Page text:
If you develop any signs of monkeypox, such as fever and/or a new, unexplained rash, your best bet is to contact your doctor for guidance.

“As I’ve done for the past 2.5 years of the [COVID] pandemic, I’ll continue to encourage my patients to call if they have a febrile illness or other signs of infection,” says Dr. Gosselin. “It gives us, as rheumatologists, the chance to ascertain illness severity, hold immunosuppressive medications if necessary, and mobilize the resources we have to try and prevent serious outcomes.”  

How Can You Prevent Monkeypox?

The good news is that if you’re still taking precautions to avoid COVID — masking, social distancing, practicing good hand washing — then there’s an excellent chance that you’re well-protected from monkeypox. And if you’ve recently eased up a little, you don’t need to panic and go back into lockdown mode for the sake of dodging monkeypox.  

“The emergence of yet another infection while we’re still dealing with COVID-19 can be stressful, but it’s important for patients to remember that monkeypox is not coronavirus. “Monkeypox infection likely requires skin-to-skin contact, including genital mucosa, or prolonged contact with respiratory secretions,” says Dr. Gosselin.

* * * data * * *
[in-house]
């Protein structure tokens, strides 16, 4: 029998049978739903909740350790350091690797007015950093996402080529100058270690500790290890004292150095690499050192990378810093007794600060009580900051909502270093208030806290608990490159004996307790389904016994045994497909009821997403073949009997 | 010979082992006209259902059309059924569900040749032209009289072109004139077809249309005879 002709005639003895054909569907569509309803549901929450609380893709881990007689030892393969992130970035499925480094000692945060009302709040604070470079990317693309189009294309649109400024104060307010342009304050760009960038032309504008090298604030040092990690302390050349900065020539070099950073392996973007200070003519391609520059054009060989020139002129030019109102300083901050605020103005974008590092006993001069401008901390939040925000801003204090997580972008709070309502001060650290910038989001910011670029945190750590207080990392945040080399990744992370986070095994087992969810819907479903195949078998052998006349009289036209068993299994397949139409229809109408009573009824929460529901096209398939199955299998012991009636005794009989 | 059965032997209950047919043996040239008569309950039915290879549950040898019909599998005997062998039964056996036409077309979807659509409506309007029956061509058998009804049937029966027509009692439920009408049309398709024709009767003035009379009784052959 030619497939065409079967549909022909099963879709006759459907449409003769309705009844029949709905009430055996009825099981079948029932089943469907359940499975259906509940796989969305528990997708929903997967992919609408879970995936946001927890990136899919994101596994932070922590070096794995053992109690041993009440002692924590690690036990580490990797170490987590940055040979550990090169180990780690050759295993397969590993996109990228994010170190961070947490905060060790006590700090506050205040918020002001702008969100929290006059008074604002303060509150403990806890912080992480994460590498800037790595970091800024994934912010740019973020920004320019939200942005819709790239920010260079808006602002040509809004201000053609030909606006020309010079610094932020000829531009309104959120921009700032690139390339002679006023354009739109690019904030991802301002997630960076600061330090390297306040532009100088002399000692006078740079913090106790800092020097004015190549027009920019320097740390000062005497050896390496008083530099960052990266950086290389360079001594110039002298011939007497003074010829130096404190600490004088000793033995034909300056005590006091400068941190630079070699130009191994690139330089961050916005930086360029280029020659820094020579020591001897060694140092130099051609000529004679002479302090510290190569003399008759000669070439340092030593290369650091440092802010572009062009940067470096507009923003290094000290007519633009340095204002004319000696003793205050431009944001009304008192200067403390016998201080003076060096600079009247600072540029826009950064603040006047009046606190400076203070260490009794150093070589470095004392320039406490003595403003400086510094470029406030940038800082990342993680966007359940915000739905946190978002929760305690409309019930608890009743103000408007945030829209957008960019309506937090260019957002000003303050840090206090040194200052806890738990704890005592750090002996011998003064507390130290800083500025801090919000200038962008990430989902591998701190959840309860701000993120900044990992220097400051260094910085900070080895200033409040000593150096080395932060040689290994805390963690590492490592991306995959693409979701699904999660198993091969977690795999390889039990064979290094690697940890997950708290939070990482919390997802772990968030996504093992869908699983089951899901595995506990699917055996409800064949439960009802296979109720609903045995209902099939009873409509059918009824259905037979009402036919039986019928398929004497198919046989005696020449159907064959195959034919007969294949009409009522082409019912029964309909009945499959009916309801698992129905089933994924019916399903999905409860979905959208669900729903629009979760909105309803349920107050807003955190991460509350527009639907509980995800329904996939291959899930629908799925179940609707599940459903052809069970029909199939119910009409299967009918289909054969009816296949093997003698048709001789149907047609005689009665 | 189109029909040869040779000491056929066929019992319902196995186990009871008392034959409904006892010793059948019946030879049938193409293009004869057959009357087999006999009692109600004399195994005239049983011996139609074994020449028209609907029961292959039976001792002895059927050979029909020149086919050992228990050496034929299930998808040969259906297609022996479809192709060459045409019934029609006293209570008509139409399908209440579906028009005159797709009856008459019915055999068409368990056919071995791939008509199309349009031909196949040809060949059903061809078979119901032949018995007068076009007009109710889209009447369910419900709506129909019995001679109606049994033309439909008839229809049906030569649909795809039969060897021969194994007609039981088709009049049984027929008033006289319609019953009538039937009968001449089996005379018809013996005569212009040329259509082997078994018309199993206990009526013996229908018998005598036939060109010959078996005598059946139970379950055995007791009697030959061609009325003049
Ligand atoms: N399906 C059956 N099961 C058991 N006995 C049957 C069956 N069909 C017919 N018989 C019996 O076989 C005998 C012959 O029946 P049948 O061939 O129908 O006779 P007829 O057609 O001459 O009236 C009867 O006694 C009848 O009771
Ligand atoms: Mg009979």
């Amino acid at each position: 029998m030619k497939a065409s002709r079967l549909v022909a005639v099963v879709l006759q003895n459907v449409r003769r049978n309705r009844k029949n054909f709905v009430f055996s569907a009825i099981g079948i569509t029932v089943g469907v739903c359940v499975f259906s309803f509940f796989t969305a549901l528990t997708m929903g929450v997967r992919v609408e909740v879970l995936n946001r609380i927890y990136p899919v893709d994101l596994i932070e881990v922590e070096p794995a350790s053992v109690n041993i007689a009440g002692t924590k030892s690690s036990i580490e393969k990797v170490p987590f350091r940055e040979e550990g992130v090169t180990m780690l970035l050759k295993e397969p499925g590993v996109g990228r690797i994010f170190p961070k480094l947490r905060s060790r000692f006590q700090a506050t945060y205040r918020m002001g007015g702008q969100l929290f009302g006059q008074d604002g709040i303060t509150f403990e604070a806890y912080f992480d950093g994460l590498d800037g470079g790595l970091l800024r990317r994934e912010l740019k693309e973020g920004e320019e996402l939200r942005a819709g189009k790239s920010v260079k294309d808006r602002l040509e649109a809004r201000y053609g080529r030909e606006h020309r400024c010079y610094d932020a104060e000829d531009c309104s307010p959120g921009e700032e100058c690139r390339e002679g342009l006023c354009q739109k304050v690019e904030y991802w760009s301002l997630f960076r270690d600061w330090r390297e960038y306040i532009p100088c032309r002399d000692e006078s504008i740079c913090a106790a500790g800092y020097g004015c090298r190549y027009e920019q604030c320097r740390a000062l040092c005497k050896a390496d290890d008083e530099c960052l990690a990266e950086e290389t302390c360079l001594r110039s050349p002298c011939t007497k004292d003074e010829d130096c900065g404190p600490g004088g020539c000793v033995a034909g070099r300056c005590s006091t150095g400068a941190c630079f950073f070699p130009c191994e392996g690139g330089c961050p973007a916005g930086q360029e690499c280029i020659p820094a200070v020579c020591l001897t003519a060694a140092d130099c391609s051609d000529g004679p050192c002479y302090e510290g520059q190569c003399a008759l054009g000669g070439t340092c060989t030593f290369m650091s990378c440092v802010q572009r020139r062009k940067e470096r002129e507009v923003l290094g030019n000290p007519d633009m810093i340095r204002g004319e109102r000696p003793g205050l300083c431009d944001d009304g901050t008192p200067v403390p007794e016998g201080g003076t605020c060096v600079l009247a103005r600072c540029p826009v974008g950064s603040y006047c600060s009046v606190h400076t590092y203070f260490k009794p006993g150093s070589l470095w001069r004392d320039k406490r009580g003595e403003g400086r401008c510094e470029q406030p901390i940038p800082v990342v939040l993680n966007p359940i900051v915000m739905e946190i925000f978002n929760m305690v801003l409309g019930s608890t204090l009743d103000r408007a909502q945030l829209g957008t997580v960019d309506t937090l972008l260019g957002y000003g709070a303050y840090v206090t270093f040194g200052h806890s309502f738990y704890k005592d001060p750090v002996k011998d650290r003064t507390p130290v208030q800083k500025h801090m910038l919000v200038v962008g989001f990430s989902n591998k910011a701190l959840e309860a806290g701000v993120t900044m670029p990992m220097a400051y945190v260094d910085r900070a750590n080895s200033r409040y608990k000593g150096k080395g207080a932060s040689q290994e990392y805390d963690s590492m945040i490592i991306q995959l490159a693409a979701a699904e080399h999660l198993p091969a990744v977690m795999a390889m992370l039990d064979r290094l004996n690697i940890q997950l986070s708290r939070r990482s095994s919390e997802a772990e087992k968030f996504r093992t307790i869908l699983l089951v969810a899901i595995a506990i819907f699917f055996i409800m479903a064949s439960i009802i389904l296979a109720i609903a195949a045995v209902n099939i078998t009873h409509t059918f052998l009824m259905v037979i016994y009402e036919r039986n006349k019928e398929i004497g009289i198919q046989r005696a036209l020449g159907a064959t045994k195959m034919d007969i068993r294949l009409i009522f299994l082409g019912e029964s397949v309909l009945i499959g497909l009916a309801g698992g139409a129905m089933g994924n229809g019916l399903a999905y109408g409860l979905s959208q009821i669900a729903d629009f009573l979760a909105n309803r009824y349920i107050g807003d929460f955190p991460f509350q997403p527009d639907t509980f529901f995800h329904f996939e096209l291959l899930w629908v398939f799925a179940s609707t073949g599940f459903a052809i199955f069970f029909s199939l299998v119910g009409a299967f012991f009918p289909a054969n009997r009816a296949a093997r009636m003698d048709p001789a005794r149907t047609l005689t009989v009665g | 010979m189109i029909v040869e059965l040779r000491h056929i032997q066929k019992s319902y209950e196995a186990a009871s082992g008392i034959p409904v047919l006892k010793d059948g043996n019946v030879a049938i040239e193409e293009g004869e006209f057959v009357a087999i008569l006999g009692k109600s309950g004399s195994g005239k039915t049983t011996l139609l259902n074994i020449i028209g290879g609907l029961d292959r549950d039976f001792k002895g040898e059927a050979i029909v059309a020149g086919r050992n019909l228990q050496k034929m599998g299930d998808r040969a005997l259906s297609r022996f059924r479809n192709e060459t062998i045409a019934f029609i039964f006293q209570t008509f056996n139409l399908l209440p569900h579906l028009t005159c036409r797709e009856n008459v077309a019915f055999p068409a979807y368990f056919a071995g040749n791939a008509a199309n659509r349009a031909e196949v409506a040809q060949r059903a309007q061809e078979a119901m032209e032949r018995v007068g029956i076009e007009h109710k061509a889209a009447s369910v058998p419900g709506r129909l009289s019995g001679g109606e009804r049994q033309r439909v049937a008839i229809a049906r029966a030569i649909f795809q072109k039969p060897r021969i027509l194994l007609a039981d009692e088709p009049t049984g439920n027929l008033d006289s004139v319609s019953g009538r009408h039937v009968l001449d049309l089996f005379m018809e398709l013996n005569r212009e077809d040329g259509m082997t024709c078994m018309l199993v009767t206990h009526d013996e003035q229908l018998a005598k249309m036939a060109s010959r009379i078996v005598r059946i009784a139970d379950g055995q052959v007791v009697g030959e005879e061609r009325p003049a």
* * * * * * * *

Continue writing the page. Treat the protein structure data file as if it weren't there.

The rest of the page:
Although two monkeypox vaccines are currently on the market, the ACAM2000 vaccine can’t be used by people who are immune-compromised. The other option, JYNNEOS, is currently in limited supply, but production is currently ramping up 

For now, the best way to protect yourself from monkeypox (unless you’ve been advised by your doctor to seek out a vaccine) is to avoid close contact with anyone who has a rash that looks like monkeypox. You shouldn’t share eating utensils or touch their bedding or towels, either. It’s also smart to wash your hands frequently with soap and water or use an alcohol-based sanitizer. If someone in your home has monkeypox, they should isolate in a separate room.